Voluntary Sector Focus: Lisa Storey, Hope Community Project - Wolverhampton Voluntary Sector Council

by James Clarke
2 years ago

Tell us about your organisation, how you started and what you do?

Hope Community began in 1985 when Sisters of the Infant Jesus moved onto the Heath Town Estate in Wolverhampton. They started knocking on doors and discovered that people were living in fear in their own homes and frightened to come out. The Sisters spent their time listening to the stories of the people, to the nuances of their lives and to the injustices they faced every day. By listening to the people, the very desperate needs of families living in the area where highlighted. They were joined over the years by many willing volunteers from all over the world.

Thirty-six years on in 2021, we are still situated in the heart of Heath Town and continue to have those conversations with local people to ascertain the most current and pressing issues faced by the community. We still offer a truly independent source of support enabling us to reach people that statutory services struggle to or cannot find. We continue to work towards building an integrated and cohesive community, reducing social isolation, raising aspirations, strengthening family relationships, and helping people feel they are valued members of society. Our project will work with, and improves the lives of, vulnerable individuals and families by providing a substantial level of support to clients at every stage of their journey.

Our aim is to integrate and help build a successful multi-cultural community where the talents of each individual are recognised, valued and appreciated. We seek out, reach and support the most isolated, vulnerable and disadvantaged people in the community, particularly those on the margins who struggle with day to day living and to be accepted by society as a whole. We achieve this by delivering the following:

To reduce social isolation and loneliness:

  • Telephone befriending
  • Community café
  • Place of Welcome
  • Women’s empowerment group
  • Men’s group
  • Stay and play

To engage in positive activities and informal education:

  • Time to talk (conversation group)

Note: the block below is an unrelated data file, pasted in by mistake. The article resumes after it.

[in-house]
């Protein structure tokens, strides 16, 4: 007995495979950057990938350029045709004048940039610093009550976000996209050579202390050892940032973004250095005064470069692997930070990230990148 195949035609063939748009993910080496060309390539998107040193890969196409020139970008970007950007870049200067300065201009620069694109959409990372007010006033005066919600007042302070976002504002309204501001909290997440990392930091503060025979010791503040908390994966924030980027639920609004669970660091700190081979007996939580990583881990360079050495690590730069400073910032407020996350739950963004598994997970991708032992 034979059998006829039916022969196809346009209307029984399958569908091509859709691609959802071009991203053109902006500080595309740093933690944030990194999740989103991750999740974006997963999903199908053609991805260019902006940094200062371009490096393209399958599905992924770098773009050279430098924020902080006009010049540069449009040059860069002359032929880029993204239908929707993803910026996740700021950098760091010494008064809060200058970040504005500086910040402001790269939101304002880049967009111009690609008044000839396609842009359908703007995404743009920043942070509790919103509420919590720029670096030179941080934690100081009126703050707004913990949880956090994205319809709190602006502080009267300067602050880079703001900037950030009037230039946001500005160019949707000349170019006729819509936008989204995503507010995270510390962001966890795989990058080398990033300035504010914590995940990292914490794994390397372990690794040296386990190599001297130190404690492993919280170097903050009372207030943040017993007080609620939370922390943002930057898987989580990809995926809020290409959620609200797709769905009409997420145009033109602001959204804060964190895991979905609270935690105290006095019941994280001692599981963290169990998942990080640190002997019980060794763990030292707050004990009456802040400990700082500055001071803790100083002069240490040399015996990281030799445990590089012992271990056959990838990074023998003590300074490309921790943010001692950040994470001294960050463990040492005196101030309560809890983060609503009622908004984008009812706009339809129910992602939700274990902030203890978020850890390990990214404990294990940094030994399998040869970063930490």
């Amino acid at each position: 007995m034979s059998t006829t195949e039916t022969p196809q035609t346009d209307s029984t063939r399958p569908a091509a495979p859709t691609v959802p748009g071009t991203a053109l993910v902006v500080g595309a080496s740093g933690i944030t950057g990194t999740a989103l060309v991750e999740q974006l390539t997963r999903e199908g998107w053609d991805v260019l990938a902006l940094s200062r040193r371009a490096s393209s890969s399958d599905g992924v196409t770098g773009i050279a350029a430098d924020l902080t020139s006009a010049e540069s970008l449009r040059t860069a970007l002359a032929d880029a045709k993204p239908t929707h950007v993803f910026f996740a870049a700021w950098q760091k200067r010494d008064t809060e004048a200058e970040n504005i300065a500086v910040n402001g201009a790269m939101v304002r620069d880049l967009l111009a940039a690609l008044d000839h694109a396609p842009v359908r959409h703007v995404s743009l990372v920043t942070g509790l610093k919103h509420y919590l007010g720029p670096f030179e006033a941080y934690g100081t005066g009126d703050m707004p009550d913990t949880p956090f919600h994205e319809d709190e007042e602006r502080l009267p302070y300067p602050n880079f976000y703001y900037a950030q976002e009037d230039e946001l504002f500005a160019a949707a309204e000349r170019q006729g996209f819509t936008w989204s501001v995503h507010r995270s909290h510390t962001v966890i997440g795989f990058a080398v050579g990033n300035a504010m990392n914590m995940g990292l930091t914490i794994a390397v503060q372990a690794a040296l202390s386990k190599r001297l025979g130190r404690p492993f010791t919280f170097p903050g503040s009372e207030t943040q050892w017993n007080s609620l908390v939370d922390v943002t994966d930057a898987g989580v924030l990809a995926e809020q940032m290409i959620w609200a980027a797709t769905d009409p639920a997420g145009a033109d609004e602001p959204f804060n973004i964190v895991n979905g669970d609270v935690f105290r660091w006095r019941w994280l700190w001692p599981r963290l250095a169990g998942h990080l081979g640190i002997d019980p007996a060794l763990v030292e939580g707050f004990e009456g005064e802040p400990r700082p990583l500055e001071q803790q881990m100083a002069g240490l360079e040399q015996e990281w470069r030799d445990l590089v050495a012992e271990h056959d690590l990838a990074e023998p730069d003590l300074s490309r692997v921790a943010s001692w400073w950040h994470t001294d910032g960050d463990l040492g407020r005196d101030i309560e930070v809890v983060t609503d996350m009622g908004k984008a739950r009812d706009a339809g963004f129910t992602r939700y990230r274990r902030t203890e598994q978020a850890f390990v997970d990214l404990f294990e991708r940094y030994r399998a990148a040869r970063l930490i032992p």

• Sewing and cooking classes
  • Parenting workshops
  • After school club
  • Youth club

To develop learning and employability skills:

  • Digital skills/ Internet Café
  • ESOL
  • Volunteering programme
  • Job club

To relieve food poverty and financial difficulties:

  • Community café
  • Food club
  • Food pantry
  • Financial literacy workshops
  • Access to grants for individuals

We engage local people by reaching out to them in the community. Our staff and volunteers spend upwards of ten hours per week walking around the estates, knocking doors and talking to people (this way of working has recently been reinstated following the easing of Covid restrictions).

We have adopted the following three principles in all that we do: 

  • Reach – engage everybody and anyone, with respect and dignity ensuring inclusivity, diversity and equality.
  • Listen – develop relationships, identify issues, interests, passions, potential leaders and volunteers
  • Connect – build bridges between different groups of people, celebrate diversity and culture

What has been your greatest achievement?

Our greatest achievement has been our longevity and our commitment to evolve and adapt to the needs of the community. We achieve this by continually talking with and listening to our community and the people who live there. We continuously reflect on our practices and monitor and review our work allowing others to feed into this process including beneficiaries and we are not afraid to put our hands up when something is not going right and will change our way of working so that we can achieve the best for our beneficiaries and the community.